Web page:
Some time later, I found a parent comment about Lingelbach to similar effect on GreatSchools.org. That parent said that she "had wasted $7000 in private school tuition" for three years before enrolling her child in Lingelbach and that the child absolutely thrived at the school, whose principal, she wrote, was taking it "in the right direction." She did, however, conclude by saying she was pulling her child out of the school at the end of the school year because a small number of students there were disruptive and made it hard for everyone else to learn.

For many, if not most, African-American families, integrated schools remain the preferred academic environment for their kids, period. For many, if not most, white families, it's okay until the ratio of black to white students reaches somewhere around 30 percent, then they flee. That means that in many cases, integration has to be a conscious choice on the white family's part. There's an organization out there called Integrated Schools whose mission is to encourage more white (and/or) affluent families to make that conscious choice.

I will, however, close with a coda: I related the tales of the Lingelbach parents to a youngish African-American woman who also lives in East Mt. Airy and used to work in the school safety office of the School District of Philadelphia a few weeks ago. When I got to the one about the parent who was very happy with the school but was still pulling her kid out, she gave a knowing chuckle and said something to the effect that she understood exactly why that parent behaved as she did.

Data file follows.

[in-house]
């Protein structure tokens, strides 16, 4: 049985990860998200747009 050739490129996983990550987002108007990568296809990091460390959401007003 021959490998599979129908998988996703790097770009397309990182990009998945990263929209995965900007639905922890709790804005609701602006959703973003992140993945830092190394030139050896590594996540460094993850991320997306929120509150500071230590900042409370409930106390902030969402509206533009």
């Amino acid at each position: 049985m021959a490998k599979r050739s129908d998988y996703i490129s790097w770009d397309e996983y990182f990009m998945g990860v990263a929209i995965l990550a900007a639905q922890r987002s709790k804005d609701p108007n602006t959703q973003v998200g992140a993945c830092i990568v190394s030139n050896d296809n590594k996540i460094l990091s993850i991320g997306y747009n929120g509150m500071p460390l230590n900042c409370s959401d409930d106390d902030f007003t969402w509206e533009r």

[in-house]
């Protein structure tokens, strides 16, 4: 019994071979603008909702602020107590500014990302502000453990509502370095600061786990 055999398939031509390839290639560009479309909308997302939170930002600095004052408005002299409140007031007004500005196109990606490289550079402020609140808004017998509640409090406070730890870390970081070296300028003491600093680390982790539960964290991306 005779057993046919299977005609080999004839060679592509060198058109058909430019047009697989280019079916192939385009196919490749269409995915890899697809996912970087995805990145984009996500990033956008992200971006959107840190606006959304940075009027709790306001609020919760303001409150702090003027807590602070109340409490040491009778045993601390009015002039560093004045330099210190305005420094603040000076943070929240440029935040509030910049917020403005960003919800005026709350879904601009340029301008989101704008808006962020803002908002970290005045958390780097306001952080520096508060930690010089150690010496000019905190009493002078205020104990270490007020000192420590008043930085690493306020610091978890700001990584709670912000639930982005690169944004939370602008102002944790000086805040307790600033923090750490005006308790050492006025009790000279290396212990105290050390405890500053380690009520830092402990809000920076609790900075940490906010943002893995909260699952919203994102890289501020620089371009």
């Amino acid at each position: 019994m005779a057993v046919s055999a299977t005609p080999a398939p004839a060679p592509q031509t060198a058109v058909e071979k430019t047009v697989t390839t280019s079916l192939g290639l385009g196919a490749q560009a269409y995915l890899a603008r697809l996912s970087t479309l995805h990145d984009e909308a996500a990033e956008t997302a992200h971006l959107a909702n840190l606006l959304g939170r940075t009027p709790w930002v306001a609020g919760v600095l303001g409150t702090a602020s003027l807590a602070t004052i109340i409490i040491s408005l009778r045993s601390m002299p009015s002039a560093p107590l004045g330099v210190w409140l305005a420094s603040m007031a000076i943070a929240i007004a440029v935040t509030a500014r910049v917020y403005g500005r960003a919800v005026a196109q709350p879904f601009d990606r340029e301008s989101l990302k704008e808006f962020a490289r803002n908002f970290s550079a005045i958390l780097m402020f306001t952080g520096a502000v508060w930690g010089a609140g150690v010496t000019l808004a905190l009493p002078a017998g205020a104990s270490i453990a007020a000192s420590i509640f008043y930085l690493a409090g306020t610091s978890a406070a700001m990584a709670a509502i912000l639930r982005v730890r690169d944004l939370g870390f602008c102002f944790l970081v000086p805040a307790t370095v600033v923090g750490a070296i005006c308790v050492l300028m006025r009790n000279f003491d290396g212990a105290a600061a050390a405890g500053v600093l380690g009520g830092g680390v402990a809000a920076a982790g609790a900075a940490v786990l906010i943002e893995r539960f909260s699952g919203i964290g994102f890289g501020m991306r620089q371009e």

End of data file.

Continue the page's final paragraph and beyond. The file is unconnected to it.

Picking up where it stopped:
Eighty-nine percent of Wisssahickon Charter’s students are black and eighty-three percent are economically disadvantaged. Green Woods charter which has a similar theme and which was started by a group of white parents from Mt. Airy and Chestnut Hill is sixty-nine percent white and twelve percent economically disadvantaged. Green woods is the only majority white charter or public school in Northwest Philly and it has proportionately fewer economically disadvantaged students (just 12% are ED) than neighboring Springfield Township. Functionally it’s a taxpayer funded private school. There are a couple of plurality white K - 8 schools in Roxborough and otherwise finding white kids not enrolled in private schools is like playing Where’s Waldo.

White liberals talk a big game about diversity but when it comes time to enroll their children in school they nearly always choose schools where white children are the largest racial group. The fact is that they walked away a long time ago from the area’s public schools and they aren’t coming back. There have always been a few lonely souls bucking the trend but it’s never been remotely close enough to make a lasting difference.

You’re correct that plenty of middle-class black families opt out of the public school system as well, but even if they didn’t their presence would do nothing to end racial segregation. Henry is the poster child for that. It’s not a majority economically disadvantaged school yet decade after decade white families have avoided the school with the exception of a small number who enroll their kids in the lower elementary grades.

Also OMC = Our Mother of Consolation located in Chestnut Hill.